At least half of CA’s districts are closed due to coronavirus. A look at LAUSD’s plans to teach, feed students — and how community members reacted on Day 1 of shutdown
Taylor Swaak | March 16, 2020
Updated, March 17
L.A. Unified Superintendent Austin Beutner in a letter to families late Monday announced that the district at this time is unable to open 40 family resource centers as initially planned, as “state and local health and public safety officials cannot assure us it will be safe for the children and adults.” There will instead be 60 “grab & go” food centers open weekdays from 7 a.m. to 10 a.m. starting on Wednesday, with each child allowed to take home two “nutritious meals.”
Speaking to the first day in general, Beutner wrote: “It wasn’t perfect and we can expect more bumps along the way, but teachers got up extra early, all of us did our best, and students continued to learn. And we will work to make it better.” Updated information on specific food center locations, instructional and parent resources can be found here.
Los Angeles and about half of California’s school districts woke up Monday to a jarring reality: an unprecedented mass closing of schools in an effort to slow the spread of coronavirus.
“It’s been pretty hectic,” Alma Castillo, an L.A. Unified high school junior from South Central Los Angeles, wrote to The 74 on Monday. Some students “are concerned, while some are considering this a long break. … I’m personally kind of freaking out.”
L.A. Unified, the nation’s second largest school district with about 480,000 students, announced Friday it was closing schools for at least two weeks and reverting to online and television-based learning. By Saturday night, the L.A. County Office of Education had confirmed all 80 school districts in the county would be shuttered Monday. Gov. Gavin Newsom then stated on Sunday that 51 percent of California’s school districts — serving 80 to 85 percent of the state’s children — had temporarily closed.
“The public health crisis created by the coronavirus is not something any of us could’ve reasonably expected to happen,” L.A. Unified Superintendent Austin Beutner said Friday in announcing the closure. “We are in uncharted waters as we work to prevent the spread of the illness.”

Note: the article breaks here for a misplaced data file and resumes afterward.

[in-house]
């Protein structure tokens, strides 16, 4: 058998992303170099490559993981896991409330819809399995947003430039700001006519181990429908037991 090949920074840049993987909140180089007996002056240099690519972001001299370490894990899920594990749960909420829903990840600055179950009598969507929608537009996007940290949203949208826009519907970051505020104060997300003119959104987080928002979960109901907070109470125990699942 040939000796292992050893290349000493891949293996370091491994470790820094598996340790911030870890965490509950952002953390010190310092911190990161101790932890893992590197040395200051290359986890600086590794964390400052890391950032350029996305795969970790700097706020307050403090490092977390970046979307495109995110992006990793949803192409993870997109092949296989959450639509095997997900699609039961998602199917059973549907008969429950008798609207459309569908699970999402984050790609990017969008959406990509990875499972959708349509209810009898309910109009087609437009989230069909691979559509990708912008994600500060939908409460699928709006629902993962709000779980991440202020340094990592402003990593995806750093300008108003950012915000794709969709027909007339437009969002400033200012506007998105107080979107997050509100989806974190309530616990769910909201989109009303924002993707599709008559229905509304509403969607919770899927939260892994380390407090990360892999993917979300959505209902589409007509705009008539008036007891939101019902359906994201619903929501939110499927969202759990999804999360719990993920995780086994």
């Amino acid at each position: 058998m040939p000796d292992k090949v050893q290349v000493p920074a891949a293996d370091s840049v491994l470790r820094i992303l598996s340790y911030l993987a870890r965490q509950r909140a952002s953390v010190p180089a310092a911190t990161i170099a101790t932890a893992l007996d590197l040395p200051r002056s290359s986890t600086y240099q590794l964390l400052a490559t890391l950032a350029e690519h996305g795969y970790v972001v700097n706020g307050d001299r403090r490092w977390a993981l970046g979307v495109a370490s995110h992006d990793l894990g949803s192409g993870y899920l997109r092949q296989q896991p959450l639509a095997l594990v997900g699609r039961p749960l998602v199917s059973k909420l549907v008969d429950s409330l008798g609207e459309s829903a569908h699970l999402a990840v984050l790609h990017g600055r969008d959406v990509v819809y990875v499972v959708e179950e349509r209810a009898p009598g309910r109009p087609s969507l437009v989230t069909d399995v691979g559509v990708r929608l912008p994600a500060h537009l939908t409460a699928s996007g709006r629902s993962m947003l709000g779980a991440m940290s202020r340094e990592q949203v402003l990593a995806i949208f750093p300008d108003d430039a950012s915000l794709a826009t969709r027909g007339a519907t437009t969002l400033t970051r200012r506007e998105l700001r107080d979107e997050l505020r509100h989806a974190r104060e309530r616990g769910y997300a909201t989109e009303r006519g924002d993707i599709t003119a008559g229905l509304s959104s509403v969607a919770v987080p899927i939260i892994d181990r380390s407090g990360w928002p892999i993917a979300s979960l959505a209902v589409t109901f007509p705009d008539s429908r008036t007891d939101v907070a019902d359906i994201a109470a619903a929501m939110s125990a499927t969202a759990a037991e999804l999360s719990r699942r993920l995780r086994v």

The move to close schools in California’s largest district for two weeks was “probably the most difficult decision any of us on the board have had to make,” board vice president Jackie Goldberg said. “It affects so many people and it affects so many children and affects so many people who have jobs that they are fearful of losing if they have childcare issues.”
About 80 percent of the district’s children rely on free or reduced-price meals and more than 17,000 qualify as homeless. A mass closure of schools means setting up meal distribution systems, transitioning to remote learning, addressing inequitable student access to internet and technology, and ensuring families unable to take time off from work still have a place for their children to go, among other logistics.
Though sources contacted by The 74 backed the district’s choice to close schools, they said it’s already shaping up to be a far from optimal situation.
While L.A. Unified is prepping to open 40 family resource centers and 20 food pickup sites across the district starting Wednesday, for example, it wasn’t clear on Monday how the district was getting meals to students in need before then.
“We are worried that today and [Tuesday] children who depend on a meal at their school will not be able to access a healthy meal,” said Aurea Montes-Rodriguez, executive vice president of Community Coalition, which serves families in south L.A.
Parent Ben Austin said Monday he and his wife are “beginning to feel some responsibility to step into a quasi-teaching role,” and are navigating how to explain this drastic transition to their elementary- and middle school-age daughters, who attend a local district and charter school in west L.A., respectively.
“The really challenging balance to strike is how to convey the right lessons and urgency to keep our kids safe while simultaneously not traumatizing them,” he said on a call. In the background, 10-year-old Eloise and 13-year-old Fiona called out that they “missed their friends” and already “don’t like online school.”
Castillo, the L.A. Unified junior who’s also a member of United Way’s Young Civic Leaders Program, is largely concerned about “whether we are running out of resources,” especially relating to laptops and hotspots.
“I don’t have WiFi,” she said.”I hope LAUSD notices this issue and sees how many students need to access internet at home.”
When sent questions relating to logistics and planning, a district spokeswoman responded that “we are still working on details … [and are] hard at work.” She directed The 74 to monitor lausd.net for updates.
What we know about how service rollout is working